I’m doing this on my own (for now) so finding the time is hard and I don’t have nice things like a properly designed logo or any editorial help as yet so things look a bit basic. That said, it’s important just to start — and I’m quite excited that working open and not being too prescriptive will lead this project to develop in totally unexpected ways. I’m also looking forward to connecting and networking with artists, activists and academics.
But the biggest challenge is how to make the topic of data privacy more engaging — enough for people to want to sign up for a regular newsletter on the topic.
I have some ideas — broadening out the scope to include art and tech, bringing in guest editors, being more inclusive and accepting submissions showing different perspectives, creating or coding some original content, interesting imagery and art crossovers. The first step is to get some feedback and collect ideas — I’m open to suggestions as the project is at an early stage.
The third challenge is to get the word out there and find more subscribers! If anyone wants to receive the newsletter or is happy to pass on the link to others who might be interested, the sign-up is here: https://tinyletter.com/ObservedCity/
What advice or resources do you have for people trying to do this in their own cities?
It was always the aim to share any knowledge gained through going through the Mozilla Open Leaders Programme and I’ve been figuring out how best to do this.
The Github repository for Observed.City contains a Roadmap section and I’m now in the process of turning this into end documentation to help others kickstart the conversation in their own areas. I’ll also turn this into a shareable blog post guide once the mentoring scheme ends in mid-May.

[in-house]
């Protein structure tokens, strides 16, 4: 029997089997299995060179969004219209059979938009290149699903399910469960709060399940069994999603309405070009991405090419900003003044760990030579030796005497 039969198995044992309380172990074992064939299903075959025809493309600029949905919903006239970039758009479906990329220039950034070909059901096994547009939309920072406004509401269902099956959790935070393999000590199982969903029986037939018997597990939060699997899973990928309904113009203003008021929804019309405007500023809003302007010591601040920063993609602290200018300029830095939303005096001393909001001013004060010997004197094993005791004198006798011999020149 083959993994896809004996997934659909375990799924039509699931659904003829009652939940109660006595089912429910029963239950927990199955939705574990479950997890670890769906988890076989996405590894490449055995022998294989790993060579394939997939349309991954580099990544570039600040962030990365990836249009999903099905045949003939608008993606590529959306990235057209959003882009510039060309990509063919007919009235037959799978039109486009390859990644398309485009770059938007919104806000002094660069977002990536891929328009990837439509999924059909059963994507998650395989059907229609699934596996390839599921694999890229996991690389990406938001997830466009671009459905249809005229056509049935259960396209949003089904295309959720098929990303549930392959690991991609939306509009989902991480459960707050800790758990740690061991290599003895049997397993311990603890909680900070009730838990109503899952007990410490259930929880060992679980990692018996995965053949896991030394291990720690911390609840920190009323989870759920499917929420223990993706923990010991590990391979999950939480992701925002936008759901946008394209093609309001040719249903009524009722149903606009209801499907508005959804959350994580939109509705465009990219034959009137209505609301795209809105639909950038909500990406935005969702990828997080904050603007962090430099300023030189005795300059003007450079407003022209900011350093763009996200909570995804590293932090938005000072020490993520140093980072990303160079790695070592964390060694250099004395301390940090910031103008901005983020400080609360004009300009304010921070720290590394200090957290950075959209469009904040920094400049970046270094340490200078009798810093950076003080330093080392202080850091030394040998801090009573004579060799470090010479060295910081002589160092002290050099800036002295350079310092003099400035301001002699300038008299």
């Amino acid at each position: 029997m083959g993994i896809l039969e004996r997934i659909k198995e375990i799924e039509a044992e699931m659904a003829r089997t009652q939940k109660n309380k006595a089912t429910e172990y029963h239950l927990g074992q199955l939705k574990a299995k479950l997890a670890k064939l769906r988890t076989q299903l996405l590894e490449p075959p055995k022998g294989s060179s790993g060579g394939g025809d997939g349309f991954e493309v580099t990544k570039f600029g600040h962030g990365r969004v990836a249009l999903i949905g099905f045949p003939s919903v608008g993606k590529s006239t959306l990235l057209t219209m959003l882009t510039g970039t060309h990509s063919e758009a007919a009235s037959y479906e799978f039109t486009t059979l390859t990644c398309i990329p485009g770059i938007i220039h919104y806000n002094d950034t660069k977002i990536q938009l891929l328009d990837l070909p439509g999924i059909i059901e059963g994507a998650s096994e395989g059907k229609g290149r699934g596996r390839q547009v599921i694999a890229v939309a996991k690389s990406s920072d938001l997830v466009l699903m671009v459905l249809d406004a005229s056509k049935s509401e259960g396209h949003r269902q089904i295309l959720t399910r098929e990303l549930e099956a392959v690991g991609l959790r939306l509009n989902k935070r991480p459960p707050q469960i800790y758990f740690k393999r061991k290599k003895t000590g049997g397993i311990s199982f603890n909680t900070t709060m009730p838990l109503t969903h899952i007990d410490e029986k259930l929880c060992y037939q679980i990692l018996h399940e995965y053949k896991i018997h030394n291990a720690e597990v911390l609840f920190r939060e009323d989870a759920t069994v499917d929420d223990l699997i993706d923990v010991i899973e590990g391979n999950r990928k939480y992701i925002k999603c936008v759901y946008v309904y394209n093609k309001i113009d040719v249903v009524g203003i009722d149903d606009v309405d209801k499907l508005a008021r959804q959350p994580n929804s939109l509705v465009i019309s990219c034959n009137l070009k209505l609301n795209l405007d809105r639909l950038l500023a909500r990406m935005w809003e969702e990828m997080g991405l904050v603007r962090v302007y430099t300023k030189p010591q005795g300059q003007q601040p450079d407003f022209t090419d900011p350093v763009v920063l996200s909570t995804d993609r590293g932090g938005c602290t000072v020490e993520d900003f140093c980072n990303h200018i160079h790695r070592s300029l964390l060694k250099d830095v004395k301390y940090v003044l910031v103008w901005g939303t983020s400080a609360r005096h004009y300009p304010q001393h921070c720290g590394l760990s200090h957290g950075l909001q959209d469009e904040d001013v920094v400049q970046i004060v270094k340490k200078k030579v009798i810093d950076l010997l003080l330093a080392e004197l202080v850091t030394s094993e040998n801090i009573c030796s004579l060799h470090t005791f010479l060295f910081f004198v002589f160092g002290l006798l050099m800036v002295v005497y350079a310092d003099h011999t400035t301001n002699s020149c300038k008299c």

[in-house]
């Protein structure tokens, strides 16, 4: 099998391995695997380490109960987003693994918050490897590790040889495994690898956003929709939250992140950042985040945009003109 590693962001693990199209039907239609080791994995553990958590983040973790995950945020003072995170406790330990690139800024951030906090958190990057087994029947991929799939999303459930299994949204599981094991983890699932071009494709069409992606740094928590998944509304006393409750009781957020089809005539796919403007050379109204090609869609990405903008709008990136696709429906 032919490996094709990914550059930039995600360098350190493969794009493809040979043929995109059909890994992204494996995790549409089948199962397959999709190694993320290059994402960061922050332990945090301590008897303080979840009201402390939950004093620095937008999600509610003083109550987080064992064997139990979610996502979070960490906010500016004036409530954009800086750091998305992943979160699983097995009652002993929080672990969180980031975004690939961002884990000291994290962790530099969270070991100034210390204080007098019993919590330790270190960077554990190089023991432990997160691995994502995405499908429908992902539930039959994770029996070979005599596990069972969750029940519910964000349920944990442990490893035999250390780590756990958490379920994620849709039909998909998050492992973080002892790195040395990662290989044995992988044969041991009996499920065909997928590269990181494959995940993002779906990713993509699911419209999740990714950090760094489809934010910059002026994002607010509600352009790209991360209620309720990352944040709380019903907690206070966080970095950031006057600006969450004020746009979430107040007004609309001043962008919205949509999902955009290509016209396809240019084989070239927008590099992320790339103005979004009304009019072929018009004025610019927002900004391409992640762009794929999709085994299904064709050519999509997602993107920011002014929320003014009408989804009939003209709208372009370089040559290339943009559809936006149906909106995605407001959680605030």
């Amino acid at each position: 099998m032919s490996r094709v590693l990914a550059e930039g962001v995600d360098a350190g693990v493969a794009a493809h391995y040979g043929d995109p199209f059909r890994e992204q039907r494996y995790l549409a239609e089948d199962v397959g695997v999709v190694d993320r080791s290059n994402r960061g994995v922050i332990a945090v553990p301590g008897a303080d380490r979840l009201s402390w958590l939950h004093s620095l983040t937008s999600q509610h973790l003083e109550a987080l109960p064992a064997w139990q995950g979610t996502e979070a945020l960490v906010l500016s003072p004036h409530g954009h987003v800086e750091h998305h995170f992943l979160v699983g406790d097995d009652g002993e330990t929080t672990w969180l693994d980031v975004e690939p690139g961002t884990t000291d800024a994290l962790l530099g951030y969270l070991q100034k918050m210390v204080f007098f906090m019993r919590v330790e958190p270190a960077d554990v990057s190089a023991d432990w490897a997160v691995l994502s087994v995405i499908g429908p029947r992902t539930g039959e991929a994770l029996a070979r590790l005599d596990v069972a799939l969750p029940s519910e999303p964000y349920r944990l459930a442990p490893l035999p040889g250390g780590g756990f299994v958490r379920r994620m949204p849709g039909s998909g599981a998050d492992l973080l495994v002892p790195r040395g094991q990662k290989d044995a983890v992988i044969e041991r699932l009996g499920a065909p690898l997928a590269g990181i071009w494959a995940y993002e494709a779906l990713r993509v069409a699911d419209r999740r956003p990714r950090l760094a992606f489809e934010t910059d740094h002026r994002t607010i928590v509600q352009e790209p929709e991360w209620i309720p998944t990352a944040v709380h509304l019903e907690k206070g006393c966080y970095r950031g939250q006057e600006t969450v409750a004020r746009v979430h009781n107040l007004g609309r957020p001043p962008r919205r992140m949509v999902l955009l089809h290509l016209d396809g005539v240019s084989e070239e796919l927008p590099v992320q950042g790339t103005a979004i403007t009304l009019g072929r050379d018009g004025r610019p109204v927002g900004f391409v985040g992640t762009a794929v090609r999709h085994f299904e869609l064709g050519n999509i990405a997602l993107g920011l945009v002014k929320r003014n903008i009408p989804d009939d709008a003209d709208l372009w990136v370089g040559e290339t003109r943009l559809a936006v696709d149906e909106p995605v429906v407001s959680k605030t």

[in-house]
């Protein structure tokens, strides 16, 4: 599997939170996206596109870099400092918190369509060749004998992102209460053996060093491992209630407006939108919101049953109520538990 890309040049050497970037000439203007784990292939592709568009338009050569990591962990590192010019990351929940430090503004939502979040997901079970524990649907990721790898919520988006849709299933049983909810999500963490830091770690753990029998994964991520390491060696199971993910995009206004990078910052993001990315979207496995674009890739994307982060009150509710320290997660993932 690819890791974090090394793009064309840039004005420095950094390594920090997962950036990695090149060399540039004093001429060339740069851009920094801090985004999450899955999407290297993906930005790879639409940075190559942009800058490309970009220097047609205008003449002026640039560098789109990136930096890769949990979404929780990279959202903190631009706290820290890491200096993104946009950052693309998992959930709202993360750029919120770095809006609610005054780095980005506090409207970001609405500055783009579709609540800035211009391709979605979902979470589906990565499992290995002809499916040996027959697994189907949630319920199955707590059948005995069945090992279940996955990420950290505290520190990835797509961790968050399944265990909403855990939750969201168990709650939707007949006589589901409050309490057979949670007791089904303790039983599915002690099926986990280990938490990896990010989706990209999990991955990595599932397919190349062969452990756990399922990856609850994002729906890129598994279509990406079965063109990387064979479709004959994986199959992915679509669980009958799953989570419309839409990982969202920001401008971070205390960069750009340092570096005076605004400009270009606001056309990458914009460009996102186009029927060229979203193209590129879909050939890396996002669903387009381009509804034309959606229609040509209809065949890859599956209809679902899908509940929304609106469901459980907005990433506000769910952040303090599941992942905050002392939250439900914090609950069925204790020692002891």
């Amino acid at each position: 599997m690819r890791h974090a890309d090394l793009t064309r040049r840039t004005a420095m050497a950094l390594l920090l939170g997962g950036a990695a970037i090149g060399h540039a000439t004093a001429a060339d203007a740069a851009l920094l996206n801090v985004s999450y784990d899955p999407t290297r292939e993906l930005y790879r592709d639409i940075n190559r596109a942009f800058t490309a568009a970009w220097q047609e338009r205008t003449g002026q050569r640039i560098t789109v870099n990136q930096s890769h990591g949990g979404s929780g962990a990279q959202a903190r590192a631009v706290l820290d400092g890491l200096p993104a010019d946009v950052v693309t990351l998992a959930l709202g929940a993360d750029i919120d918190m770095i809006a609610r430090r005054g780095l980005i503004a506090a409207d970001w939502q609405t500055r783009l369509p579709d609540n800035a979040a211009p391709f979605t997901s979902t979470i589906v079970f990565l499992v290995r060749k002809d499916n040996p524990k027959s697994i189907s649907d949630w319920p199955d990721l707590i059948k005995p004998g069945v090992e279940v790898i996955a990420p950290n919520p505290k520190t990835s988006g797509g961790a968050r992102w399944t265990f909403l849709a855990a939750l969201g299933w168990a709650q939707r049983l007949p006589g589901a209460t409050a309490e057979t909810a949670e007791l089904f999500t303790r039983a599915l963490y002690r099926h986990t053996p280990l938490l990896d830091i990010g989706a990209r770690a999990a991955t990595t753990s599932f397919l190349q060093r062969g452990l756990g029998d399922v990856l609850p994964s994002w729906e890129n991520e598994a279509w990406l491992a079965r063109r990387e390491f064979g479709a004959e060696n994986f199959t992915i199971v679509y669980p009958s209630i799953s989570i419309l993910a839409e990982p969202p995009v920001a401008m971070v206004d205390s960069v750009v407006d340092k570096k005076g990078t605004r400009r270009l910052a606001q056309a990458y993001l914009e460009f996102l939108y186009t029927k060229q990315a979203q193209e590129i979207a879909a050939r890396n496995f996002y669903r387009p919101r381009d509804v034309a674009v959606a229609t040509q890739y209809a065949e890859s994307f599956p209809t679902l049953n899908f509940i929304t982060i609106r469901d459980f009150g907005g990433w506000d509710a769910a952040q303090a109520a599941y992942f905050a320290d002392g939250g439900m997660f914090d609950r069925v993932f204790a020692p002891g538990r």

The guide is developing into a bulleted list showing how to get started (R&D phase), practical set-up and delivery, and then ongoing development and ideas about working open. I’m also happy for people contacting me with questions at firstname.lastname@example.org.
What kind of skills do I need to help you?
Feedback! I’ve had useful criticism from others in my cohort and now I’d be most grateful for some wider feedback on the newsletter itself: what do you like, what could work better, do you have any suggestions for ways to make it more engaging, is the tone ok, is anything missing? You can either email email@example.com with your ideas and suggestions, or leave comments in the Issues Tracker. The first couple of newsletter issues are available to view in the letter archive. Or feel free to subscribe!
Secondly, do you know of any Tech/Data/Privacy celebrities, or other people with a big follower count, who might be willing to write a few paragraphs on a hot data topic for the email? Basically I need all the help I can get to reach potential subscribers. If so, please email me or leave a comment in the Issues Tracker. Or just share the project via your networks — I’d really appreciate that.
Finally, I’m looking for some design input and coding help for some of the content ideas — things that would make the project look more professional. For example, a logo, or to do some data mining coding to help visualise/analyse those endless Terms & Conditions that people ‘agree’ to in order to access an online service.
How can others join your project at #mozsprint 2018?
Please visit the Github repo at https://github.com/fionacu/ObservedCity where you’ll find contributor guidelines and some more information about my project.
I’ve currently got a small handful of ideas and issues in the Issues Tracker and these are labelled for different needs: ‘mozsprint’, ‘design’ or ‘good first issue’, for example.
Thank you in advance for any time and input you can give — I really appreciate having some help to develop this project in new ways. I’ll give an attribution credit to any content/design/coding contributions and will also look at adding a general thank-you list of credits to the website post-Global Sprint (May 2018).
What meme or gif best represents your project?
Ooh, this has given me a content idea — hey everyone reading this, why not send me your best data privacy meme for a post-Sprint celebration of the newsletter? I’ll open a Github issue shortly…
In the meantime, this video pretty much sums up what you have to do to win email subscribers:
Enjoy — and hopefully see you online at the Sprint!